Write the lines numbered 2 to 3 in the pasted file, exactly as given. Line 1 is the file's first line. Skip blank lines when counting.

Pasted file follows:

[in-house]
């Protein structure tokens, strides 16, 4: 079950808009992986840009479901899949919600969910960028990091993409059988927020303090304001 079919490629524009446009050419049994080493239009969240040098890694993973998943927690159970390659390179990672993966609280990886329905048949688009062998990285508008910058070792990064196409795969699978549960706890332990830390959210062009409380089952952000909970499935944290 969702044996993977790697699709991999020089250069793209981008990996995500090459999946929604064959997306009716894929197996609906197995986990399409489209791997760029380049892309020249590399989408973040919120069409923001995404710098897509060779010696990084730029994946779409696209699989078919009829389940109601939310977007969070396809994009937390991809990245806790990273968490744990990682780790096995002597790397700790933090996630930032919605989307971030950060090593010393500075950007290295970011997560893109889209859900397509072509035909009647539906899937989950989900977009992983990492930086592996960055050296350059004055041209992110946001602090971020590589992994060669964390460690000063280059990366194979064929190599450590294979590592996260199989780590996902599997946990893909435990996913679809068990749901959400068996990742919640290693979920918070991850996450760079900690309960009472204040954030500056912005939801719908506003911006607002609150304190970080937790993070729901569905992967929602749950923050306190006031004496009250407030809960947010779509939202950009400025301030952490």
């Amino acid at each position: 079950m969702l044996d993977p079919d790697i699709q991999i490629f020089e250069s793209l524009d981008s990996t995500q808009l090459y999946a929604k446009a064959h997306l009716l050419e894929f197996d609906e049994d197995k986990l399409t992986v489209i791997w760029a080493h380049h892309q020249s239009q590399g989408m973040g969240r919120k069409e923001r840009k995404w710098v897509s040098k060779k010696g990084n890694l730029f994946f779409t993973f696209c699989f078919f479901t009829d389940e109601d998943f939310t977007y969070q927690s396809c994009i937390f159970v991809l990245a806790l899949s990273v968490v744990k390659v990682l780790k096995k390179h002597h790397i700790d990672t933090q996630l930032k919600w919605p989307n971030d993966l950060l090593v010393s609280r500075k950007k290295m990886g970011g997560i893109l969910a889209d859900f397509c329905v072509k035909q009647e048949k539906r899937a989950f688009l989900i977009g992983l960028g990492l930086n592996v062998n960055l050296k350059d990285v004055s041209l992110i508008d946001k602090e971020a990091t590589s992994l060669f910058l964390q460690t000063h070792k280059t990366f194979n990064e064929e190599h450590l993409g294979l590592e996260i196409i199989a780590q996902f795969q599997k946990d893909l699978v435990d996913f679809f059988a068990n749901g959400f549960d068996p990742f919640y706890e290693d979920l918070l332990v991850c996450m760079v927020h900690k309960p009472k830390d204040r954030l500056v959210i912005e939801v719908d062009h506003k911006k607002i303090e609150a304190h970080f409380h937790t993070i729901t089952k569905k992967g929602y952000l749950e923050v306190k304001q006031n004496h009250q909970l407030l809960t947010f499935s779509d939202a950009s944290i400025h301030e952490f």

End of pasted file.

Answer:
């Protein structure tokens, strides 16, 4: 079950808009992986840009479901899949919600969910960028990091993409059988927020303090304001 079919490629524009446009050419049994080493239009969240040098890694993973998943927690159970390659390179990672993966609280990886329905048949688009062998990285508008910058070792990064196409795969699978549960706890332990830390959210062009409380089952952000909970499935944290 969702044996993977790697699709991999020089250069793209981008990996995500090459999946929604064959997306009716894929197996609906197995986990399409489209791997760029380049892309020249590399989408973040919120069409923001995404710098897509060779010696990084730029994946779409696209699989078919009829389940109601939310977007969070396809994009937390991809990245806790990273968490744990990682780790096995002597790397700790933090996630930032919605989307971030950060090593010393500075950007290295970011997560893109889209859900397509072509035909009647539906899937989950989900977009992983990492930086592996960055050296350059004055041209992110946001602090971020590589992994060669964390460690000063280059990366194979064929190599450590294979590592996260199989780590996902599997946990893909435990996913679809068990749901959400068996990742919640290693979920918070991850996450760079900690309960009472204040954030500056912005939801719908506003911006607002609150304190970080937790993070729901569905992967929602749950923050306190006031004496009250407030809960947010779509939202950009400025301030952490």
């Amino acid at each position: 079950m969702l044996d993977p079919d790697i699709q991999i490629f020089e250069s793209l524009d981008s990996t995500q808009l090459y999946a929604k446009a064959h997306l009716l050419e894929f197996d609906e049994d197995k986990l399409t992986v489209i791997w760029a080493h380049h892309q020249s239009q590399g989408m973040g969240r919120k069409e923001r840009k995404w710098v897509s040098k060779k010696g990084n890694l730029f994946f779409t993973f696209c699989f078919f479901t009829d389940e109601d998943f939310t977007y969070q927690s396809c994009i937390f159970v991809l990245a806790l899949s990273v968490v744990k390659v990682l780790k096995k390179h002597h790397i700790d990672t933090q996630l930032k919600w919605p989307n971030d993966l950060l090593v010393s609280r500075k950007k290295m990886g970011g997560i893109l969910a889209d859900f397509c329905v072509k035909q009647e048949k539906r899937a989950f688009l989900i977009g992983l960028g990492l930086n592996v062998n960055l050296k350059d990285v004055s041209l992110i508008d946001k602090e971020a990091t590589s992994l060669f910058l964390q460690t000063h070792k280059t990366f194979n990064e064929e190599h450590l993409g294979l590592e996260i196409i199989a780590q996902f795969q599997k946990d893909l699978v435990d996913f679809f059988a068990n749901g959400f549960d068996p990742f919640y706890e290693d979920l918070l332990v991850c996450m760079v927020h900690k309960p009472k830390d204040r954030l500056v959210i912005e939801v719908d062009h506003k911006k607002i303090e609150a304190h970080f409380h937790t993070i729901t089952k569905k992967g929602y952000l749950e923050v306190k304001q006031n004496h009250q909970l407030l809960t947010f499935s779509d939202a950009s944290i400025h301030e952490f």